How to use contours in a garden design

Your grounds will probably not be perfectly flat. This does not have to be to the detriment of your garden though.



Your grounds will probably not be perfectly flat. This does not have to be to the detriment of your garden though.

Many owners of large gardens dread mowing sloped lawns or dealing with gradients. It does not have to be this way. On the contrary, the natural terrain of a garden is a tremendous asset if it is used in a positive manner. Whatever your preference, Gardens Revived are here to help you make the most of your garden terrain.


hillside landscaping with natural stones, tulips and flox


The natural approach

By embracing the existing contours of the site, you can add structures such as a water feature or steps, or you can take advantage of a south-facing or north-facing slope to catch the sun, or create a cooler sanctuary from the heat. By working with the terrain rather than against it, you save expense and upheaval, and help make your garden space both unique and in tune with nature. It is also important to consider that significant groundworking usually requires planning permission, and the related expense and bureaucracy that entails.


If a slope is quite dramatic, terracing can create level platforms or steps along sloped terrain to create a more usable garden space, prevent soil erosion, and enhance water retention. Terraces can be constructed using retaining walls, boulders, or timber structures and planted with a variety of vegetation to soften the transitions between levels.

Using the sun

We always recommend to select plants that are well-suited to the existing contours and microclimates of the site, taking into account factors such as sun exposure, soil moisture, and drainage conditions. Choose plant species with varying heights, textures, and colours will create depth and dimension within the garden. In a south-facing suntrap, you also have the opportunity to grow species that may not usually thrive in a British climate. Palm trees, once only found in resorts like Torquay in the UK, are now much easier to grow successfully where garden designers fully take advantage of the ground topography.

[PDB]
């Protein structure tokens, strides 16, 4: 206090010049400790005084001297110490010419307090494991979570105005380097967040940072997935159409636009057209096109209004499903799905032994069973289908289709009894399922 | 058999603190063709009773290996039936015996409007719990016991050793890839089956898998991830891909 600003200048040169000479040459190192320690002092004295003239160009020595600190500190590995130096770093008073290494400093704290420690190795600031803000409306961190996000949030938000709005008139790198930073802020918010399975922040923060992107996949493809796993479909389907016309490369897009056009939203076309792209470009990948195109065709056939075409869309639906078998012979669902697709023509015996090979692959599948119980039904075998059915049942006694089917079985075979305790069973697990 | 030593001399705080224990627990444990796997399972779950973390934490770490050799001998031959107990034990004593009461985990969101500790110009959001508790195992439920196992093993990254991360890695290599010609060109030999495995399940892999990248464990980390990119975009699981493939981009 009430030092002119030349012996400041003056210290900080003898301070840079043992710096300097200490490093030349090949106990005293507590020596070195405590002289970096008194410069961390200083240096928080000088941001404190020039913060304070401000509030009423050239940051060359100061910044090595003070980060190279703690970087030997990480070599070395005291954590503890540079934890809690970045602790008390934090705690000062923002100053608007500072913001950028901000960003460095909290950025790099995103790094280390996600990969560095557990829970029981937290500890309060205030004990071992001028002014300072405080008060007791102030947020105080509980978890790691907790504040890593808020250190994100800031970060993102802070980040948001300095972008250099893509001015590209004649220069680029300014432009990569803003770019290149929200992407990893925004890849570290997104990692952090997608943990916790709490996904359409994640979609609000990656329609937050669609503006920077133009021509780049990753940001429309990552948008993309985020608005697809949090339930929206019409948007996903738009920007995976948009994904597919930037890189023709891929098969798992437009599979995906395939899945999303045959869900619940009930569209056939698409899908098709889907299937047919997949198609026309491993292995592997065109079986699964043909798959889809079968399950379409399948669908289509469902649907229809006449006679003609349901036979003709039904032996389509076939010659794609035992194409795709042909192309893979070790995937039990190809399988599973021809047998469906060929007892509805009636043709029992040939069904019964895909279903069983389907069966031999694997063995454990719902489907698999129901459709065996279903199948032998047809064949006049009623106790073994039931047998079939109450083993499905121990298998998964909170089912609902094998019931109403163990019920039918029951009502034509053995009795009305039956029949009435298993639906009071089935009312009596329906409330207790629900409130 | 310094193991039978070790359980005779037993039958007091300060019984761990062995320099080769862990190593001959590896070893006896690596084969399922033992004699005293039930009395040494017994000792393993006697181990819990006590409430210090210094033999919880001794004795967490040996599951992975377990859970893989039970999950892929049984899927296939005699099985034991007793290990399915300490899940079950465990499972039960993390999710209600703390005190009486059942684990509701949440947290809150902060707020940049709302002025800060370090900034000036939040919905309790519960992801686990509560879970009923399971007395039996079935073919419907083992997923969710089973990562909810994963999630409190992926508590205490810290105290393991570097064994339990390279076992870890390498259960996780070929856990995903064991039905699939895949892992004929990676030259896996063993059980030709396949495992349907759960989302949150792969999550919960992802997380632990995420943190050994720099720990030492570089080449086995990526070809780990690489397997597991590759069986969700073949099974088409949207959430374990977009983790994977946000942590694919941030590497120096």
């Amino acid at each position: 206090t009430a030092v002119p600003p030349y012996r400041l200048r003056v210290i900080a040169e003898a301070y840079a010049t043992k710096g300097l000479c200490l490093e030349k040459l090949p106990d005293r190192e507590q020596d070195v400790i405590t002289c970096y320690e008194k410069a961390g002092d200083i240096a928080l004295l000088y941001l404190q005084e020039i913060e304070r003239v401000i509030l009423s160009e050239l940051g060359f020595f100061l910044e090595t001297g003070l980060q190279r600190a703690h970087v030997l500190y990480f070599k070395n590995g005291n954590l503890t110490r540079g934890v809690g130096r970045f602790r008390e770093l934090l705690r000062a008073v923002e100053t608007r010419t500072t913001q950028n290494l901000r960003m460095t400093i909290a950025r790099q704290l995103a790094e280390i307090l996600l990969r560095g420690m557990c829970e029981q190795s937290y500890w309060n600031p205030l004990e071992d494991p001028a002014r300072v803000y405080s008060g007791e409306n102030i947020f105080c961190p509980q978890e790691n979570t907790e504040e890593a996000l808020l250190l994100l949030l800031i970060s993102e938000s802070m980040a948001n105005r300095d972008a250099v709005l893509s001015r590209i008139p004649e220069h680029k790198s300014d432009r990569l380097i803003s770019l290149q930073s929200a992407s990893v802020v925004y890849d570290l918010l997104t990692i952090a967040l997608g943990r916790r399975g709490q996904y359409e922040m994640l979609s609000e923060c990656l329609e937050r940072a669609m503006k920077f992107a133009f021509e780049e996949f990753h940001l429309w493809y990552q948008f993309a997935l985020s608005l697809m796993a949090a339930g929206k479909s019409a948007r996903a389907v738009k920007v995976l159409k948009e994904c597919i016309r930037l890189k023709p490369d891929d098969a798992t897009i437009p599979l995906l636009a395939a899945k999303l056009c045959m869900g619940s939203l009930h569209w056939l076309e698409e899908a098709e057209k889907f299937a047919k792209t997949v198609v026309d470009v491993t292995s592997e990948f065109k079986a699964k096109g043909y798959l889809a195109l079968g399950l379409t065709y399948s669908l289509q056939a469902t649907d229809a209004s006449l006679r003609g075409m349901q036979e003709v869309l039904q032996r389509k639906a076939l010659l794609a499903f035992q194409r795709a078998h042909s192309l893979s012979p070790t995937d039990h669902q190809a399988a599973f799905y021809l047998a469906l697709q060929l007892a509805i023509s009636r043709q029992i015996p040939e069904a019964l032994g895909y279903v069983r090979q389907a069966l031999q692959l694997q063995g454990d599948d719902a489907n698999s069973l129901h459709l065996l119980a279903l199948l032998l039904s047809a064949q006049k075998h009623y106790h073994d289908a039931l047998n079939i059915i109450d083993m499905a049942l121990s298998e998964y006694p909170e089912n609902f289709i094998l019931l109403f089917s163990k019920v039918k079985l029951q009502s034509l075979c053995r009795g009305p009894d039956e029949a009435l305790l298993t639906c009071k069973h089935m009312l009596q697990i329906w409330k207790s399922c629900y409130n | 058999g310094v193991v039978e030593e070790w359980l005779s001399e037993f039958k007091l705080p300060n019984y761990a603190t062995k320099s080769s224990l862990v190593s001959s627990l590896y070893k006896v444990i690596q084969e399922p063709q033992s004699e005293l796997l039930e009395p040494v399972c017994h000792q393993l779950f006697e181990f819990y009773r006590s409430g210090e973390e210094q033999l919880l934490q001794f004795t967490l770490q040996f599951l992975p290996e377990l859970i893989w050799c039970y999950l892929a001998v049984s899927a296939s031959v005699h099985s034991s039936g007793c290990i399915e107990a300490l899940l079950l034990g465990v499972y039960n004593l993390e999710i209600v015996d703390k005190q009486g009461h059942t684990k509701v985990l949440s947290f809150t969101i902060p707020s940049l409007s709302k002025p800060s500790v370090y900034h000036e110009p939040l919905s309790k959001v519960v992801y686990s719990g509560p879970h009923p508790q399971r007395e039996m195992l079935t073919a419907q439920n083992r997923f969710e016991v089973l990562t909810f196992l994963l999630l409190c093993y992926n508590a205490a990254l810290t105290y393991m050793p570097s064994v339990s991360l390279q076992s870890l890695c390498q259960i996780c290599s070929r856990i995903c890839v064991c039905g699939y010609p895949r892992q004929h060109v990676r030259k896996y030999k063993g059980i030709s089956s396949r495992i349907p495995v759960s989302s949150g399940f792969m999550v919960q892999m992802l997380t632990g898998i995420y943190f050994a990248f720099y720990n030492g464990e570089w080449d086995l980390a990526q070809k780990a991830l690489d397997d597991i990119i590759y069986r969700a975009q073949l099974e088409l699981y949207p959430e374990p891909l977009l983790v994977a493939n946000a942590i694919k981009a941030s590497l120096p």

Making a gradient yourself

If your garden feels too flat and you wish to give it three dimensions you can achieve this with responsible groundworking. This also applies to making a sloped terrain more even. In both instances it is important to bear in mind water run-off, drainage, and the effect this may have on surrounding properties. Creating gentle slopes and textures though will usually have minimal impact, and create a superb focal point to the garden.

Enhancing the natural beauty of your garden

You can also use curved pathways, borders, and plantings to follow the natural contours of the land, creating organic flow and movement within the garden. Curved lines soften the visual impact of abrupt changes in elevation and create a sense of rhythm and unity throughout the landscape. A gradient also provides the opportunity to create a cascading water feature into the garden, or even a river. This can cool the garden significantly during the height of summer, which has been in much higher demand after recent heatwaves.


If you would like to have a chat about how to best make use of your garden terrain, give our team a call on 07939 619 537.

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